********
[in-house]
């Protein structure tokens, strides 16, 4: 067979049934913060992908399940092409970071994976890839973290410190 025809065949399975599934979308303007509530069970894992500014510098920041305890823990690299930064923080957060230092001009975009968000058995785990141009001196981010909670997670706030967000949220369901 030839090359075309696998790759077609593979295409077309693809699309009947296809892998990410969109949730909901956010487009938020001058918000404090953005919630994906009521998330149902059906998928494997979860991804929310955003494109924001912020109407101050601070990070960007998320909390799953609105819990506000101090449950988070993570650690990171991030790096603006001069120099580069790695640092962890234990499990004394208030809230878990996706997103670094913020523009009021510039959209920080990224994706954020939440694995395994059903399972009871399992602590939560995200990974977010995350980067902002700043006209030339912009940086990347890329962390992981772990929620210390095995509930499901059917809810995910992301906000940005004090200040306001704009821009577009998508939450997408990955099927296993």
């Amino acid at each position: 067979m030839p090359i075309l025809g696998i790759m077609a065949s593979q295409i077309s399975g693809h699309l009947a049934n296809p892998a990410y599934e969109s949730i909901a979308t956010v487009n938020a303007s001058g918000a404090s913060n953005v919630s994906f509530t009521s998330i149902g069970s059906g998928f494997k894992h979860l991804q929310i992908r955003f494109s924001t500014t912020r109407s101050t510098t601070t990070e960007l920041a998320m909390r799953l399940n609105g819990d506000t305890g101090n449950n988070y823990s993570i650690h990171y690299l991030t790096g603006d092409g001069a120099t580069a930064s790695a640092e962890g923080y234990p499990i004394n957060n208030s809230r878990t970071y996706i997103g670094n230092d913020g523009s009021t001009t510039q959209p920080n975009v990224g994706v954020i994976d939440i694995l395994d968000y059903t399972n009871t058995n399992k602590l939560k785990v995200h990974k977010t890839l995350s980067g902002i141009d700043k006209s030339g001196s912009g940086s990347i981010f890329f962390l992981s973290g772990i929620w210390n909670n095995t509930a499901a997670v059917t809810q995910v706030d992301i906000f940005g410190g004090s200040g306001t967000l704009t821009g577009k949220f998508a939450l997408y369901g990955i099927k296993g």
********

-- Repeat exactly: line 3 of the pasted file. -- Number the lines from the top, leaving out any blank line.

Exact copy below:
């Amino acid at each position: 067979m030839p090359i075309l025809g696998i790759m077609a065949s593979q295409i077309s399975g693809h699309l009947a049934n296809p892998a990410y599934e969109s949730i909901a979308t956010v487009n938020a303007s001058g918000a404090s913060n953005v919630s994906f509530t009521s998330i149902g069970s059906g998928f494997k894992h979860l991804q929310i992908r955003f494109s924001t500014t912020r109407s101050t510098t601070t990070e960007l920041a998320m909390r799953l399940n609105g819990d506000t305890g101090n449950n988070y823990s993570i650690h990171y690299l991030t790096g603006d092409g001069a120099t580069a930064s790695a640092e962890g923080y234990p499990i004394n957060n208030s809230r878990t970071y996706i997103g670094n230092d913020g523009s009021t001009t510039q959209p920080n975009v990224g994706v954020i994976d939440i694995l395994d968000y059903t399972n009871t058995n399992k602590l939560k785990v995200h990974k977010t890839l995350s980067g902002i141009d700043k006209s030339g001196s912009g940086s990347i981010f890329f962390l992981s973290g772990i929620w210390n909670n095995t509930a499901a997670v059917t809810q995910v706030d992301i906000f940005g410190g004090s200040g306001t967000l704009t821009g577009k949220f998508a939450l997408y369901g990955i099927k296993g």